In this post I am laying out a framework to think about the space between targeted and untargeted approaches, all of which logically carries the name Semi-targeted.
Last week I had a friend tell me he was doing a “semi-targeted” analysis by retrieving only peaks that he knew he could name. He still couldn’t quantitate them but at least he thought he knew what they were. He was justifiably proud to be doing a higher grade of metabolomics work than he had when he first started. I was too.
Currently, Metabolomics is basically divided into two camps, Targeted metabolomics and untargeted (sometimes called unbiased) metabolomics. The Targeted work is generally based on clinical style analytical measurements of known compounds that are quantitative, with the implicit need to compare or normalize different samples against one another. On the other hand, untargeted metabolomics experiments represent the need to make metabolomics a true omics science in which one measures everything, and tries to determine which peaks have a possible statistical relationship with different experimental subgroups. Untargeted metabolomics initially started out as biomarker discovery on steroids, pre-Bonferroni, and it was not unusual for an untargeted analysis to consider every one of the peaks that were seen in the mass spectrum. This sometimes meant including 30,000 to 40,000 peaks and was called the Complete Reporting Analytical Protocol.
The reality is that these two techniques represent ideals that most researchers do not conform to. Most people, like my friend, do not do pure targeted or untargeted work but rather work somewhere between these two goals. Instead they take shortcuts or make enhancements according to their abilities or needs to balance the quantity of data they can get while still guarding data quality. After all, generating the dataset is the easy part, maybe a day or two, while the analysis of the data may take months, so why waste your time with bad data.
Below I am proposing what I believe is a reasonable framework for thinking about semi-targeted approaches.
I am assuming that there are three main ways that most researchers try to enhance their data and correct or reduce error:
- The first is by correctly identifying the peaks to compounds,
- The second is by correcting (normalizing) the dataset against sample-to-sample or preparation incurred variations, and
- The third is by correcting for in-source errors and inefficiencies.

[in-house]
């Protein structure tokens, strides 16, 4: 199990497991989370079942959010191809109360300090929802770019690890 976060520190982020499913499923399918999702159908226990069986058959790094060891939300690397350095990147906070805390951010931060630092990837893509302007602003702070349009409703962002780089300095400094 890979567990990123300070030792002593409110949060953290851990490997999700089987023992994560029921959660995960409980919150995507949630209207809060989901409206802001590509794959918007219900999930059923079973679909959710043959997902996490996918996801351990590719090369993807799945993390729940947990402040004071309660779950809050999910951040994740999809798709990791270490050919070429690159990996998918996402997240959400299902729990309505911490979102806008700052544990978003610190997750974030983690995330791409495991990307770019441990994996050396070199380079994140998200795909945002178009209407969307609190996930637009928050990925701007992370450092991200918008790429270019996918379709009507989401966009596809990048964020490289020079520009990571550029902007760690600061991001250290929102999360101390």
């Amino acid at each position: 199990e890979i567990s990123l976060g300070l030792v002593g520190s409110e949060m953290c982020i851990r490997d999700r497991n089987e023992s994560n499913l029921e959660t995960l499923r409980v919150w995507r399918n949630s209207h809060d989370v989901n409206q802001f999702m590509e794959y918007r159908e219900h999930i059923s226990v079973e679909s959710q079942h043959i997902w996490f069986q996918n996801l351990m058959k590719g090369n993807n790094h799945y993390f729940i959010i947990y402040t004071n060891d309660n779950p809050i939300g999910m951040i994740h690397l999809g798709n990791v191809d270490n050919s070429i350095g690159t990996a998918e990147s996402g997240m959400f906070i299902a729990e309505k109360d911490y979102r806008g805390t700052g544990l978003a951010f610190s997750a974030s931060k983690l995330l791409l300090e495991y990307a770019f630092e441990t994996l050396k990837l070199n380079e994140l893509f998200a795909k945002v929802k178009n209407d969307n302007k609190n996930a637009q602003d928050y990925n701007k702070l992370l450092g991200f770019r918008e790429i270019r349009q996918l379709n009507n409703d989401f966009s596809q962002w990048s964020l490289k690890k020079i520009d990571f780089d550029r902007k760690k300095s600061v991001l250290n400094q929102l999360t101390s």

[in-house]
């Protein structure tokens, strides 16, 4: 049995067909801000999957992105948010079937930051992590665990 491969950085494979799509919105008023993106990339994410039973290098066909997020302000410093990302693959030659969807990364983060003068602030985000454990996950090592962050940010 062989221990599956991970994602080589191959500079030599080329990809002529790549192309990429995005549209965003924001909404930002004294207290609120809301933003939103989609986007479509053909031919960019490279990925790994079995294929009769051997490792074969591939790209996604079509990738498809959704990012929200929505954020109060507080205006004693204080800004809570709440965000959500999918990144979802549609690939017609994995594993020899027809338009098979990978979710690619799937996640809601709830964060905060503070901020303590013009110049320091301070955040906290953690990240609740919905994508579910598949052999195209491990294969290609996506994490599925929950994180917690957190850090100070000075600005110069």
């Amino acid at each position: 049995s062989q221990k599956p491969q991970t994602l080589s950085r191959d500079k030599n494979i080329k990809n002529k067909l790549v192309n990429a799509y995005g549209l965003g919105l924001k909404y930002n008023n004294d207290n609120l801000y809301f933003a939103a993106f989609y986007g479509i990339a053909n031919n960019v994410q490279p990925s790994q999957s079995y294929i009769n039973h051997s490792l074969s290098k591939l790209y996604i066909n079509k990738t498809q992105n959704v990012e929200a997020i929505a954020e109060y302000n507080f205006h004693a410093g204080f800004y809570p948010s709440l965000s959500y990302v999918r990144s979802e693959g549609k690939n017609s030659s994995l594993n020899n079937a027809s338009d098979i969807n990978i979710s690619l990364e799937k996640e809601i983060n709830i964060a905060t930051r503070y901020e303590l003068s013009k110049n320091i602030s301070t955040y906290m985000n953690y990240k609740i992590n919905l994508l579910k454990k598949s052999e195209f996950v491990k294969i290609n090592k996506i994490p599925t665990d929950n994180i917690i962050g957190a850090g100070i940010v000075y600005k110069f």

If each semi-targeted technique is scored on each of these aspects on a zero to ten scale (where zero is no effect, and ten is a complete solution) then any Semi-targeted analysis protocol can be placed somewhere in this three-dimensional space.
Example: My friend knows a lot of compounds and by using only peaks that he has positively identified let’s say he can get a 6 out of 10 for ability to identify all his peaks. And let’s say he has no ability to correct for source errors, and no normalization scheme in his normal workflow, so his method rests at coordinates (6, 0, 0) in this space.
If he introduced a sample-to-sample normalization routine based on some internal standards, say a 3 of 10 score in normalization, then his protocol would be a semi-targeted protocol with a (6, 0, 3). If his routine used more internal standards and a standard sample to correct for source errors, this may give him a semi-targeted profile of (6, 2, 3).
This seems pretty straight-forward. There are a number of well-known techniques for correcting each of these error axes. If each of them could be assigned a score then we could likely put all of the techniques that researchers are using and develop a picture of where the world of semi-targeted analyses are today. It might surprise us. It might be fun, and it would surely lead to better metabolomics tomorrow.
Please send me a quick note (firstname.lastname@example.org) about whether your laboratory workflow is targeted, semi-targeted, or non-targeted and what you think of this. Additional aspects in need of correction that you can think of? Techniques that you would recommend for correcting any of these error axes?